In this strand, students will learn about the key stages of the engineering design process. They will understand the importance of design in both the end-user experience and the economic and social impact of the product.
They will discover how informed choice of materials and processes combine to produce a solution that is functional and efficient. Students will learn the value of good project management and how to manage themselves and the product development through the journey from the design to the manufacture stage.
In this strand, students will use a combination of mechanical, manufacturing, electronic and software engineering to explore the relationship between simple inputs, processes and outputs. Mechatronics engages students in learning how high-tech manufacturing is performed and why it is becoming one of the fastest-growing career areas. Students will develop an appreciation of how control systems operate on a much larger scale and consider how the design of control systems can impact positively on the environment and sustainability. They will appreciate the role that Engineering can play in employing ‘systems thinking’ to design products and services that contribute to a better future.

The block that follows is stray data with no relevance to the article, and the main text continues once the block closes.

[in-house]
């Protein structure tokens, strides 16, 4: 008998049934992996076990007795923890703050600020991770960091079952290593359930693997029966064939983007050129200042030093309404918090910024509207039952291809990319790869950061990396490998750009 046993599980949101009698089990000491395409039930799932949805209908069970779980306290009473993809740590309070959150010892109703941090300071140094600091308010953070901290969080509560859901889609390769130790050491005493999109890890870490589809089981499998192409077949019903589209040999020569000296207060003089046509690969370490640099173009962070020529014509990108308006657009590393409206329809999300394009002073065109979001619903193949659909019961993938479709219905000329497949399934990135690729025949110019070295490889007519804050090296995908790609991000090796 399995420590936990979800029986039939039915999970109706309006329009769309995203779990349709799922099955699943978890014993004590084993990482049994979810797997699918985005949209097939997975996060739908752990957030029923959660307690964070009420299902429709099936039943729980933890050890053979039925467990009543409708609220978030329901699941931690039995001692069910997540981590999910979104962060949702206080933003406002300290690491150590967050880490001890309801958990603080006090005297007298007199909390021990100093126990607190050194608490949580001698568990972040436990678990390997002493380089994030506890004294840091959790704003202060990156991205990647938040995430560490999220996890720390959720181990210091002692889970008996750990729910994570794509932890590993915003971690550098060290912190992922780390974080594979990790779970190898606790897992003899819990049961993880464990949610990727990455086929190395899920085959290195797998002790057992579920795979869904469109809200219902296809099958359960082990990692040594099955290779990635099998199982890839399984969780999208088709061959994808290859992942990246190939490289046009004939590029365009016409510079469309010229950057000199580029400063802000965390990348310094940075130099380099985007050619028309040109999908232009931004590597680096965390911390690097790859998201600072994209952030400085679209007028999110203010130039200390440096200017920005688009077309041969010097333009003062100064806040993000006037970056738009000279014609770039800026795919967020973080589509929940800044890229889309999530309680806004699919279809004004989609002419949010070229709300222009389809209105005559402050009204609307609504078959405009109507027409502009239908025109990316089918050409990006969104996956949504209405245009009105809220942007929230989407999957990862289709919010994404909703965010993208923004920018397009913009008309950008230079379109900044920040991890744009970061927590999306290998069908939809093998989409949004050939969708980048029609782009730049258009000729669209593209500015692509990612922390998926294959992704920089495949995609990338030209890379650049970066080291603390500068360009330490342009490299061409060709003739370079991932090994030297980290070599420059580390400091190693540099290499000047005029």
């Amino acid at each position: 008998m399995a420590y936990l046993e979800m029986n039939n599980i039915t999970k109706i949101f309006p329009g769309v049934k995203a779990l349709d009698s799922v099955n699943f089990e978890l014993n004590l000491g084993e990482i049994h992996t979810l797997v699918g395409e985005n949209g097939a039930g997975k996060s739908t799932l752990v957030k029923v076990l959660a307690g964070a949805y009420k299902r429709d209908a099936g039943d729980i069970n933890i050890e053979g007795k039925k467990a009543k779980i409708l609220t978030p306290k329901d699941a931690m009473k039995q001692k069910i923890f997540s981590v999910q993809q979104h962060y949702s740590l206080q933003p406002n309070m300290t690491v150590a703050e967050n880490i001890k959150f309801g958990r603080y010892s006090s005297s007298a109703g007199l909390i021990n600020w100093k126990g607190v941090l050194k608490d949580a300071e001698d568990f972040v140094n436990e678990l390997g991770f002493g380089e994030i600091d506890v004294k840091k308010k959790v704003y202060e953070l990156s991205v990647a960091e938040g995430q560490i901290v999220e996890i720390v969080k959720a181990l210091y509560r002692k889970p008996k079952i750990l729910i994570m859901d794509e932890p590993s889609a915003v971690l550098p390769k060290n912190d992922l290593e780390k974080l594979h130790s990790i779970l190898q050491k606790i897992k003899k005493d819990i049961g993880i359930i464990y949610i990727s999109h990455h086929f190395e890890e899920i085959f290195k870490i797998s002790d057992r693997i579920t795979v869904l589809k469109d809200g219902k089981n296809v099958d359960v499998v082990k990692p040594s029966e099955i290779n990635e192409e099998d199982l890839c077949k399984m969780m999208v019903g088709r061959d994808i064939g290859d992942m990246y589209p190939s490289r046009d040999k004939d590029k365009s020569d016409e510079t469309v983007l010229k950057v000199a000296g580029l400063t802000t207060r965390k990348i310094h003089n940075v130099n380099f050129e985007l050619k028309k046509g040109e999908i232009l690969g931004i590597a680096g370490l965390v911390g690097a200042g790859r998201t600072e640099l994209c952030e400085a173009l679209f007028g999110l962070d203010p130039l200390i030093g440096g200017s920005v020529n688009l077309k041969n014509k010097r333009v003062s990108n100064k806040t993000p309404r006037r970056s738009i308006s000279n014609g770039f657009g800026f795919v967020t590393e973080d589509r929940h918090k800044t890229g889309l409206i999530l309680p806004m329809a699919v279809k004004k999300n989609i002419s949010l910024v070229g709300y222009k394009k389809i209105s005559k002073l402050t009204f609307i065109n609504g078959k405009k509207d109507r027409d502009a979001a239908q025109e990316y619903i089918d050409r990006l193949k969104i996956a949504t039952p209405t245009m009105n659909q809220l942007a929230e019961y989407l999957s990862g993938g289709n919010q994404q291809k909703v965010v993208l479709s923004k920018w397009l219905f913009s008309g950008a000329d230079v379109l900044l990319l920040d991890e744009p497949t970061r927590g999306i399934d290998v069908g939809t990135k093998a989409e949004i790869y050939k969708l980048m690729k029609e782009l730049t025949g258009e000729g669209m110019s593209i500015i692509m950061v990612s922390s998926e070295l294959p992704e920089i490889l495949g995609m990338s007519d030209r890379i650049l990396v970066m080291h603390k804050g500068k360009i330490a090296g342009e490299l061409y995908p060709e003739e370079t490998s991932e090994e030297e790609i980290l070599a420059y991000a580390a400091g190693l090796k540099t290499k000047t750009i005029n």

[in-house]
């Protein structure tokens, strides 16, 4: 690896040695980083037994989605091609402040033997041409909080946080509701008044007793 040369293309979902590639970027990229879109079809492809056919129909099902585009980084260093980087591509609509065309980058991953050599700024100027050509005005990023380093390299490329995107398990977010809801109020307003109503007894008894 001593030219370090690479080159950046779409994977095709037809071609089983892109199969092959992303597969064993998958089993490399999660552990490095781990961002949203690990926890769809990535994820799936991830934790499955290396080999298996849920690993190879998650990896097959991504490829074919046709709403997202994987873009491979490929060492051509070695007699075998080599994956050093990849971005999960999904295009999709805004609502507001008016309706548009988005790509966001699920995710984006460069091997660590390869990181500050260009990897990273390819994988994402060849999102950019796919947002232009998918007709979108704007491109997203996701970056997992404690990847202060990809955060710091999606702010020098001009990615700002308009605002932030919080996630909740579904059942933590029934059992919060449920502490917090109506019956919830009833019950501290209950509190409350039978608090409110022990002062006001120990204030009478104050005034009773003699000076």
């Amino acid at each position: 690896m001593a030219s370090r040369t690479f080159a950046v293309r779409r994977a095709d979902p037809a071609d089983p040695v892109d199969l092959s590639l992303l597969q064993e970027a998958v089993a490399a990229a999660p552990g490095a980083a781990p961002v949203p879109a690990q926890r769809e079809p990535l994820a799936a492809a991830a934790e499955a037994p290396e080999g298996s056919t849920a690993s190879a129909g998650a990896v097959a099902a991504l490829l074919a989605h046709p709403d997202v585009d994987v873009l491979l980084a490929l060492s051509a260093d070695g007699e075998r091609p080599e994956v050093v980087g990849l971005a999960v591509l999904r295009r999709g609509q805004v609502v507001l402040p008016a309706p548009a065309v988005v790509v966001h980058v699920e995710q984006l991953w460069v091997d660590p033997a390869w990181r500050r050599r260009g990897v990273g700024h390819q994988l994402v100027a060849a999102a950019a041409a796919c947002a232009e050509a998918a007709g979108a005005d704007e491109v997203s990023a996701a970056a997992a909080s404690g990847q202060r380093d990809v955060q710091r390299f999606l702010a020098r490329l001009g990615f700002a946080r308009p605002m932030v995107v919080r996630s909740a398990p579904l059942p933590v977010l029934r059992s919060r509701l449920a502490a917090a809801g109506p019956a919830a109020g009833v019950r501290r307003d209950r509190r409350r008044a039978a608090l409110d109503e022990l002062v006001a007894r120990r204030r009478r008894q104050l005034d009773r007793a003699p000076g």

Throughout each of the strands, the use of four elements: Engineering knowledge and awareness, Innovation and exploration, Developing and manufacturing and Communicating creates a framework for learning that ensures a coherent learning experience for the students.
Element 1: Engineering knowledge and awareness
The learning outcomes in this element are designed to raise student awareness and develop knowledge of relevant engineering principles and developments. Students will learn how to use the materials and equipment available to them in Engineering to inform their decisions about material and resource selection to engineer a product or solution.
Element 2: Innovation and exploration